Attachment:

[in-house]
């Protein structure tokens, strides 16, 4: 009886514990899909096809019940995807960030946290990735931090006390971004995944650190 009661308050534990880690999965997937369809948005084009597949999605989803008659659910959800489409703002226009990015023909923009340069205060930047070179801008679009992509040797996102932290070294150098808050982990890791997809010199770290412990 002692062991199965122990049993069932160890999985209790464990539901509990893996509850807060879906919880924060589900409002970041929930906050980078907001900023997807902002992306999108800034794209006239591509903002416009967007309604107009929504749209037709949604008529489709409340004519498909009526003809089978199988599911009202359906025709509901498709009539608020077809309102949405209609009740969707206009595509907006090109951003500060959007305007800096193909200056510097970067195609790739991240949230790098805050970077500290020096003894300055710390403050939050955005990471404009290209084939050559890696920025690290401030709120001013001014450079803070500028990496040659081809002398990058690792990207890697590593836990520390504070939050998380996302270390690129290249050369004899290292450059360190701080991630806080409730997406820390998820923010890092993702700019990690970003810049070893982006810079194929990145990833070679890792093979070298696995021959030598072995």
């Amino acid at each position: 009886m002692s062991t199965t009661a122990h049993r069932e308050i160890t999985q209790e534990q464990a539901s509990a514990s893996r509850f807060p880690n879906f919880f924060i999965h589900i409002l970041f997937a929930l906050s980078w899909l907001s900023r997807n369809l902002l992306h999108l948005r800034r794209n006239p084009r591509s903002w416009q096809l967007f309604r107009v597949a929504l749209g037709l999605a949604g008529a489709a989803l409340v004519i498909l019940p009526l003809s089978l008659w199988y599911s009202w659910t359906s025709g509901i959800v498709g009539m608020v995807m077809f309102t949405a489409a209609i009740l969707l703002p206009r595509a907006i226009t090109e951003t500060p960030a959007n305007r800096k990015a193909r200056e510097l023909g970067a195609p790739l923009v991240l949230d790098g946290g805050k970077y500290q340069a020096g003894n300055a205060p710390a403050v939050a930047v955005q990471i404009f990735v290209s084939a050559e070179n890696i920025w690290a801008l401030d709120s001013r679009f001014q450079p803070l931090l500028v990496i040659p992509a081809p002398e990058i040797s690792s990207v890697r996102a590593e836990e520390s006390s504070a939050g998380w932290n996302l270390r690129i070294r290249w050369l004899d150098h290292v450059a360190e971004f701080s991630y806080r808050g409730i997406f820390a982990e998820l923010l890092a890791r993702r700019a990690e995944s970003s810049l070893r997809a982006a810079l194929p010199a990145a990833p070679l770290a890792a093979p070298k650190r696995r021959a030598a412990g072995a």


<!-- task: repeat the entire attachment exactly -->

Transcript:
[in-house]
């Protein structure tokens, strides 16, 4: 009886514990899909096809019940995807960030946290990735931090006390971004995944650190 009661308050534990880690999965997937369809948005084009597949999605989803008659659910959800489409703002226009990015023909923009340069205060930047070179801008679009992509040797996102932290070294150098808050982990890791997809010199770290412990 002692062991199965122990049993069932160890999985209790464990539901509990893996509850807060879906919880924060589900409002970041929930906050980078907001900023997807902002992306999108800034794209006239591509903002416009967007309604107009929504749209037709949604008529489709409340004519498909009526003809089978199988599911009202359906025709509901498709009539608020077809309102949405209609009740969707206009595509907006090109951003500060959007305007800096193909200056510097970067195609790739991240949230790098805050970077500290020096003894300055710390403050939050955005990471404009290209084939050559890696920025690290401030709120001013001014450079803070500028990496040659081809002398990058690792990207890697590593836990520390504070939050998380996302270390690129290249050369004899290292450059360190701080991630806080409730997406820390998820923010890092993702700019990690970003810049070893982006810079194929990145990833070679890792093979070298696995021959030598072995």
């Amino acid at each position: 009886m002692s062991t199965t009661a122990h049993r069932e308050i160890t999985q209790e534990q464990a539901s509990a514990s893996r509850f807060p880690n879906f919880f924060i999965h589900i409002l970041f997937a929930l906050s980078w899909l907001s900023r997807n369809l902002l992306h999108l948005r800034r794209n006239p084009r591509s903002w416009q096809l967007f309604r107009v597949a929504l749209g037709l999605a949604g008529a489709a989803l409340v004519i498909l019940p009526l003809s089978l008659w199988y599911s009202w659910t359906s025709g509901i959800v498709g009539m608020v995807m077809f309102t949405a489409a209609i009740l969707l703002p206009r595509a907006i226009t090109e951003t500060p960030a959007n305007r800096k990015a193909r200056e510097l023909g970067a195609p790739l923009v991240l949230d790098g946290g805050k970077y500290q340069a020096g003894n300055a205060p710390a403050v939050a930047v955005q990471i404009f990735v290209s084939a050559e070179n890696i920025w690290a801008l401030d709120s001013r679009f001014q450079p803070l931090l500028v990496i040659p992509a081809p002398e990058i040797s690792s990207v890697r996102a590593e836990e520390s006390s504070a939050g998380w932290n996302l270390r690129i070294r290249w050369l004899d150098h290292v450059a360190e971004f701080s991630y806080r808050g409730i997406f820390a982990e998820l923010l890092a890791r993702r700019a990690e995944s970003s810049l070893r997809a982006a810079l194929p010199a990145a990833p070679l770290a890792a093979p070298k650190r696995r021959a030598a412990g072995a």